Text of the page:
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by I. M. Owen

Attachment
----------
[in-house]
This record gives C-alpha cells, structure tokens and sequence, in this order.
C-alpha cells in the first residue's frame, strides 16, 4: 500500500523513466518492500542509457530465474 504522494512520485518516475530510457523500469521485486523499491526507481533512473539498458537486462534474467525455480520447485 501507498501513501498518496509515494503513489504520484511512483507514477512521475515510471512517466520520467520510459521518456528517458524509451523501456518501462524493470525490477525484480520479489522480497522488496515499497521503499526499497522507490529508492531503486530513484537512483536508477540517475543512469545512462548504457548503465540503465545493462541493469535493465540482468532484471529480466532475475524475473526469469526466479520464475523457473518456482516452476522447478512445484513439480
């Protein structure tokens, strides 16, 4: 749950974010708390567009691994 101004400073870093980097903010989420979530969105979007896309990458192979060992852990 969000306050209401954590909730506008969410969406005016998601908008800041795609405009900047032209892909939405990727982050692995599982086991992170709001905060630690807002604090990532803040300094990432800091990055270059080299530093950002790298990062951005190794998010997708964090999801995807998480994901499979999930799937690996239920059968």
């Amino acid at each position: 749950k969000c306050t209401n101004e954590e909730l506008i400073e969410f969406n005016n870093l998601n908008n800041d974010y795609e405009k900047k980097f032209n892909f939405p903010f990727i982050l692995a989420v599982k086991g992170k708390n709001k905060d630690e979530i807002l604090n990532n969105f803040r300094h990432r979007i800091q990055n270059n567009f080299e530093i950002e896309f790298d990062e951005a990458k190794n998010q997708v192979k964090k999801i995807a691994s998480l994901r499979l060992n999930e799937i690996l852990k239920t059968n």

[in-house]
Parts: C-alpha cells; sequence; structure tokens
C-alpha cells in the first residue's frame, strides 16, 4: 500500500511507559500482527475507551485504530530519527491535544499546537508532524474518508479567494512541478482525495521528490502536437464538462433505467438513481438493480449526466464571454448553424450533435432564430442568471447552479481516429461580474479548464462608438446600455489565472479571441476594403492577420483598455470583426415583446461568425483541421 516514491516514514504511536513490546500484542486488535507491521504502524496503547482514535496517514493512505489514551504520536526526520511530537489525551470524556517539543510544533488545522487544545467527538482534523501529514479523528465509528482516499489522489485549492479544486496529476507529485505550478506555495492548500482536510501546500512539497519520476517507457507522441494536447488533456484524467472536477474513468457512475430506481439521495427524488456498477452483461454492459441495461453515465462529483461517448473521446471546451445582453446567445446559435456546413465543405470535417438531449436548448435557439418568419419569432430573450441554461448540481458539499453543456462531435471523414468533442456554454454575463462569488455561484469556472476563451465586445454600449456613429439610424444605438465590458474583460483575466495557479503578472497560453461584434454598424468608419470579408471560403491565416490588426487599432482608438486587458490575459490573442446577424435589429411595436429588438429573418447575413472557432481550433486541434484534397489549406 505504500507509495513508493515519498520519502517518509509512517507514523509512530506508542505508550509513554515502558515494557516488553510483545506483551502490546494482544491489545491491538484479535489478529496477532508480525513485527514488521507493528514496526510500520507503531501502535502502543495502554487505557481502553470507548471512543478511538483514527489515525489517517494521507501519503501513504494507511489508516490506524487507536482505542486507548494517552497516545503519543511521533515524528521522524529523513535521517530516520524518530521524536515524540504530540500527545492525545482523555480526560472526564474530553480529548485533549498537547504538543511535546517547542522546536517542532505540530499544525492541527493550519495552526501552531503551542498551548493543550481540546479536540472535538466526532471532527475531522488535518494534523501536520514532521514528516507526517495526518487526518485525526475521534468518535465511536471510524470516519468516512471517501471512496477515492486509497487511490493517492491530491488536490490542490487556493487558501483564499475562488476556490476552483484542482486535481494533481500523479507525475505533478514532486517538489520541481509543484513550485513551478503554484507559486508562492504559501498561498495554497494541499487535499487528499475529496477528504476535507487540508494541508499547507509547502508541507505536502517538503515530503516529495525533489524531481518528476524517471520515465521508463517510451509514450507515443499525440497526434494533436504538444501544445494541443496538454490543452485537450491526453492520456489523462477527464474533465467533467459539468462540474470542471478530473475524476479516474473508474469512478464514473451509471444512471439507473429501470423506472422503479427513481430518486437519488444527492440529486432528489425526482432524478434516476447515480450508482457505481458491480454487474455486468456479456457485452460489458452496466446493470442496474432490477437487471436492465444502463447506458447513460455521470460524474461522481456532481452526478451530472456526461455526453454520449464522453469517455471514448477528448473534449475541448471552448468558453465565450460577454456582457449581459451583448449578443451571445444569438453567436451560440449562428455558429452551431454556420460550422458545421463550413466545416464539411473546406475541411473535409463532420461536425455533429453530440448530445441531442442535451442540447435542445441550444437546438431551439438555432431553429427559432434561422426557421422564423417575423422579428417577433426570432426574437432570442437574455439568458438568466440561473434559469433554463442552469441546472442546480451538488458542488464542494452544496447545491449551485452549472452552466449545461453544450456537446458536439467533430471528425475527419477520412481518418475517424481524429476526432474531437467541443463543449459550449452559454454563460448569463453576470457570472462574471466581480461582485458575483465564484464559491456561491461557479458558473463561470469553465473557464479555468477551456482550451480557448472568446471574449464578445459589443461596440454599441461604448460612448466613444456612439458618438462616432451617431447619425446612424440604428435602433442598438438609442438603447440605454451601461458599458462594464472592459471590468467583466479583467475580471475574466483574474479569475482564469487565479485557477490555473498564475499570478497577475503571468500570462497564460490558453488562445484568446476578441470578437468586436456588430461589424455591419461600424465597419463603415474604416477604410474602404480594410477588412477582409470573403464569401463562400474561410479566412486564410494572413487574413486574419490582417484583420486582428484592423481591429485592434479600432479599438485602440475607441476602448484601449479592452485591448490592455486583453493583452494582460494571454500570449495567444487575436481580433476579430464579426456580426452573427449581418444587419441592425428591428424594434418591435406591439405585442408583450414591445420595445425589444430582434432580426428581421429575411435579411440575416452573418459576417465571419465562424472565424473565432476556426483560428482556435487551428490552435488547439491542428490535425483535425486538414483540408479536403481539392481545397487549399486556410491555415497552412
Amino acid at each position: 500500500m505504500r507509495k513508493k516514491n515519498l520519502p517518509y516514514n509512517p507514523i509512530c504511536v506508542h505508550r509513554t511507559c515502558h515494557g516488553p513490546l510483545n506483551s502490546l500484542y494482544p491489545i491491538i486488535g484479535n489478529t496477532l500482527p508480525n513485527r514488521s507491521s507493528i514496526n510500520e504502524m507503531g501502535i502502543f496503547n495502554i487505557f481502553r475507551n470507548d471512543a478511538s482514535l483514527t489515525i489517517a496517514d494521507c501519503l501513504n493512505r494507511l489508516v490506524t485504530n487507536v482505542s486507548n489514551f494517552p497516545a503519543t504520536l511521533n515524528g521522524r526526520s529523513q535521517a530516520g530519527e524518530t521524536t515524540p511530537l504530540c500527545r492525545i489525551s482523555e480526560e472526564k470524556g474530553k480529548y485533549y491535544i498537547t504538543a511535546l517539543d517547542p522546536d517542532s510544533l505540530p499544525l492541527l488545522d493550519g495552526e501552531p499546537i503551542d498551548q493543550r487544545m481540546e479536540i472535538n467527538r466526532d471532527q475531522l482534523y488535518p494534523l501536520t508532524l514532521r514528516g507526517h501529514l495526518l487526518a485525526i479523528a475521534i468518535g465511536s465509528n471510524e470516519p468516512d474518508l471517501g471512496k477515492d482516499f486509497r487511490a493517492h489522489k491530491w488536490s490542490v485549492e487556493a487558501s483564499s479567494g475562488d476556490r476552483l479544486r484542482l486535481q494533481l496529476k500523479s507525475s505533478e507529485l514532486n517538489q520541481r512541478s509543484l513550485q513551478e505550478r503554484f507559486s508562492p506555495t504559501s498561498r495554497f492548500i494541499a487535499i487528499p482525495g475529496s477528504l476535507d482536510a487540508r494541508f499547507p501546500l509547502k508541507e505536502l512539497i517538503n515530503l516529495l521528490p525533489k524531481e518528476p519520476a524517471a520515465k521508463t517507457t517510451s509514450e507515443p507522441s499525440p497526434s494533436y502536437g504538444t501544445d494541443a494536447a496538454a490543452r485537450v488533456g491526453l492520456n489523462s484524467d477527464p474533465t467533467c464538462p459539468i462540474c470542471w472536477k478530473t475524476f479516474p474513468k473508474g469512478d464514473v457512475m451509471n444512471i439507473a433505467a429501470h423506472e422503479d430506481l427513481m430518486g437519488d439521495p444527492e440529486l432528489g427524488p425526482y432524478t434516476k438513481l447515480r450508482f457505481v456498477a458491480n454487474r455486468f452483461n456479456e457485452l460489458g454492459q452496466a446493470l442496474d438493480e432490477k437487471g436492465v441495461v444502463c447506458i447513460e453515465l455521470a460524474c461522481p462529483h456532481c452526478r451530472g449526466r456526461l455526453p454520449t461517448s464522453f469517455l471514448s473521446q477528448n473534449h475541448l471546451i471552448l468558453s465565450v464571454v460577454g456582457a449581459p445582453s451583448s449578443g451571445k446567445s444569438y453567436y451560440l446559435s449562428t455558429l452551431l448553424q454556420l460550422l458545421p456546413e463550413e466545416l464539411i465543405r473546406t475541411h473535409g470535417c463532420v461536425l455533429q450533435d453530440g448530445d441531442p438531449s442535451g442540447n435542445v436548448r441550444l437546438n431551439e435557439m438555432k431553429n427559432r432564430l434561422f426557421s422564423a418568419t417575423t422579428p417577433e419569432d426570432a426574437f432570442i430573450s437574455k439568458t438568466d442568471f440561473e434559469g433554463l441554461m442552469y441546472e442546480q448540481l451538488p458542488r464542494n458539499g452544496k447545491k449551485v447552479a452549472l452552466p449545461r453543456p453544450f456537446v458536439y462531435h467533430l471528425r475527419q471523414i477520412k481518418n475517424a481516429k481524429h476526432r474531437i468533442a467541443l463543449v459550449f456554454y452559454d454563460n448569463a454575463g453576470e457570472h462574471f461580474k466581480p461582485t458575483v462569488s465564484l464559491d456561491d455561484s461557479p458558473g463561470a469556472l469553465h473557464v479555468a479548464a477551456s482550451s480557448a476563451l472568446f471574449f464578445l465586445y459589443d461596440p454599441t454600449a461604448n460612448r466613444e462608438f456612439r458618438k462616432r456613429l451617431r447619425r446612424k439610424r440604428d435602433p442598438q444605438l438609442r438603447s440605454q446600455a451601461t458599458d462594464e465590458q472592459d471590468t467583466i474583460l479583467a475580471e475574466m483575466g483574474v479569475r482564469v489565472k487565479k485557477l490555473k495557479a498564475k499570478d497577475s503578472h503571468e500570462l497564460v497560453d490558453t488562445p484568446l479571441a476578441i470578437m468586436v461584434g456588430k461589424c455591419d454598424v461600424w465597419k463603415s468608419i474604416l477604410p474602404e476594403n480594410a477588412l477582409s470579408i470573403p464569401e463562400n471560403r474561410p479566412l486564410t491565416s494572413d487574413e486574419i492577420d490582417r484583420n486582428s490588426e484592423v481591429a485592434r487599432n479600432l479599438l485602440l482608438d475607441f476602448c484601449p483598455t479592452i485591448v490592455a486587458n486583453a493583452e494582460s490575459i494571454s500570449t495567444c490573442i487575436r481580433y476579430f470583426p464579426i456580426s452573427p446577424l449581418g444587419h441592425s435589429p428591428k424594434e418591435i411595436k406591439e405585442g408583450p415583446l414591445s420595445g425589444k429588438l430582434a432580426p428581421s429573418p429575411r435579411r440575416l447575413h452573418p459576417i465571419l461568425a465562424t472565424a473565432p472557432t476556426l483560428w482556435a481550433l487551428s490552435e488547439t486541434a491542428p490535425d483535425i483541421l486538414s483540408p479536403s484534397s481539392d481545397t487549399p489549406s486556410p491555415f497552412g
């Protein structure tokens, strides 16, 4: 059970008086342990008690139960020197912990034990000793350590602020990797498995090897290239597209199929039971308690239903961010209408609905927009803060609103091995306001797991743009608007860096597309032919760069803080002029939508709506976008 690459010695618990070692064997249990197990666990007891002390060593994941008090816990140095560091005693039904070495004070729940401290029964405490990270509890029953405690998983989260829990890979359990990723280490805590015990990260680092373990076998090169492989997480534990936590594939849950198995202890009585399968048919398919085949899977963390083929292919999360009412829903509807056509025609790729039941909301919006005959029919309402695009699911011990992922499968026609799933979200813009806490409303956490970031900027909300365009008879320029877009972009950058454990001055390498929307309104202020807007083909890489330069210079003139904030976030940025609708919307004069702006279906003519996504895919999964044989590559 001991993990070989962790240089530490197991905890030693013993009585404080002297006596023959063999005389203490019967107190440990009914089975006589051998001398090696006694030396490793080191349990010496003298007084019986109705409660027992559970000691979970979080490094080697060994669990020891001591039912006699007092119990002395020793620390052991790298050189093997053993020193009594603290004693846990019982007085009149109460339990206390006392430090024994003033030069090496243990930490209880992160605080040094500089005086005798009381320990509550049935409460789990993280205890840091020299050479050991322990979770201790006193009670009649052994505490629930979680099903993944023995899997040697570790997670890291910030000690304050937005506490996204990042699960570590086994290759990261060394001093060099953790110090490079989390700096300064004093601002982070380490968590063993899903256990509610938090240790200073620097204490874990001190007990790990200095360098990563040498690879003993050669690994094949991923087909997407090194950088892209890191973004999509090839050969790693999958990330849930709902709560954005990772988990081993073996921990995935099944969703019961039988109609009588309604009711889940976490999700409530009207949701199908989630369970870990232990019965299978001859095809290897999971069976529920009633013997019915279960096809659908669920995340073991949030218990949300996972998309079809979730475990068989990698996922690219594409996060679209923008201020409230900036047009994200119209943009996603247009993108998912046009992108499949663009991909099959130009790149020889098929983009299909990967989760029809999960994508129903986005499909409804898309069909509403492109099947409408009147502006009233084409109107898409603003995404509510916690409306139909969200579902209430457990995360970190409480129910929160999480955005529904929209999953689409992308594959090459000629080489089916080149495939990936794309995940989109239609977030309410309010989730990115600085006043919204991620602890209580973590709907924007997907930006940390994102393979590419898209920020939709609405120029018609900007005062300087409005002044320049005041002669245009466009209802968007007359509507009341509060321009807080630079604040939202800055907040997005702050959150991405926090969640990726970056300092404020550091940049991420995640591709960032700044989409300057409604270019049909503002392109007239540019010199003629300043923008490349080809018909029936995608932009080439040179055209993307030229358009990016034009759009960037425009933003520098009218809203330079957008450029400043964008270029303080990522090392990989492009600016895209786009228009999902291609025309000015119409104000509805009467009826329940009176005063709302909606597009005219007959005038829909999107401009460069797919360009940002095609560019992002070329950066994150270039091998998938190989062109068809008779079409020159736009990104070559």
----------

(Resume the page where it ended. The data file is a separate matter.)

ANYONE who writes a weekly column, not as a full-time job but as a spare-time activity, has my awed respect. I wrote nine columns a year in this magazine for two years and five months before falling into a stricken silence. Therefore I feel humble before Robertson Cochrane, whose "Word Play" has appeared in the Globe and Mail every Saturday for almost two years. It`s well titled - a light and lighthearted exercise, easy to read through halfopen eyes at breakfast and easily understood by half-awake wits. Now the columns of the first year are gathered under the title The Way we Word. Cochrane is mainly interested in curious and amusing facts about the history of individual words. He doesn`t usually deal with serious questions of usage, though he has written a few columns on this subject, here grouped under the heading "Fouler Modem English Usage." (All the headings are provided by a Globe and Mail headline writer, one of the punning specialists now so evident in that paper. This is one of the better efforts - unlike the failed ones that appear frequently, such as, last fall, "Blue jays have World at their feat.") A few of Cochrane`s columns have more solid content, such as two excellent and informative ones on William Cobbett, and an article - not one of the columns, but included in the book - on Alfred the Great as the founder of English as a literary language, a sound tribute to which I object only, in my pedantic way, that he should have noticed that Alfred was not, as he says, king of England. Nobody was in his time. There are, then, good things to be found here, but to my mind merely collecting these fugitive pieces and putting them between covers doesn`t quite make a book. It is a far, far better thing that Bob Blackburn does. Words Fail Us is not, as I had expected, a collection of the columns he wrote for this magazine for nearly 10 years. instead, he has written a real book, logically divided into chapters, each with its own subject. And a very good book it is. He`s mainly taking aim at journalists, and if every journalist were required to read a chapter of Words Fail Us every morning before starting to write, our newspapers, magazines, and news broadcasts would be immeasurably improved. Naturally, users of such a flexible language as English won`t agree with everything Blackburn says. I myself think he errs, when he errs, on the side of rigidity. For instance: Peter Mansbridge told us that the prime minister was now "gavelling the meeting to order"....There is, of course, no such verb as gavel. It`s a noun and that`s that. With great respect, I think that`s nonsense. In the 14th century, some proto-Blackbum might have said the same of hammer. But in the 15th century somebody started using it as a verb, and we`ve been hammering every since. One of the glories - and hazards - of English is its flexibility, and this partly derives from its being largely uninflected, so that verbs aren`t distinguished from nouns by their endings. Hence, the language is full of verbs that started out as nouns. Looking round my room, I see a table, a chair, a light, a pen, a pencil, a carpet, a cushion, a picture. I bet Blackburn has never thought of objecting to the use of any of these words as verbs. Mind you, all those verbs are useful for particular meanings. Others derived from nouns aren`t. In the last five years I`ve read a lot of business journalism. (I`m paid to.) In that world, the verb to source is very big just now. It means to buy. And now we have outsource, meaning to buy from somebody else something you might otherwise produce yourself. I hope both these authors were listening to the CBC on the Ides of March. On the fateful day, both radio ("The World at Six") and television ("Prime Time News") raised the possibility that Kim Campbell might be coronated.

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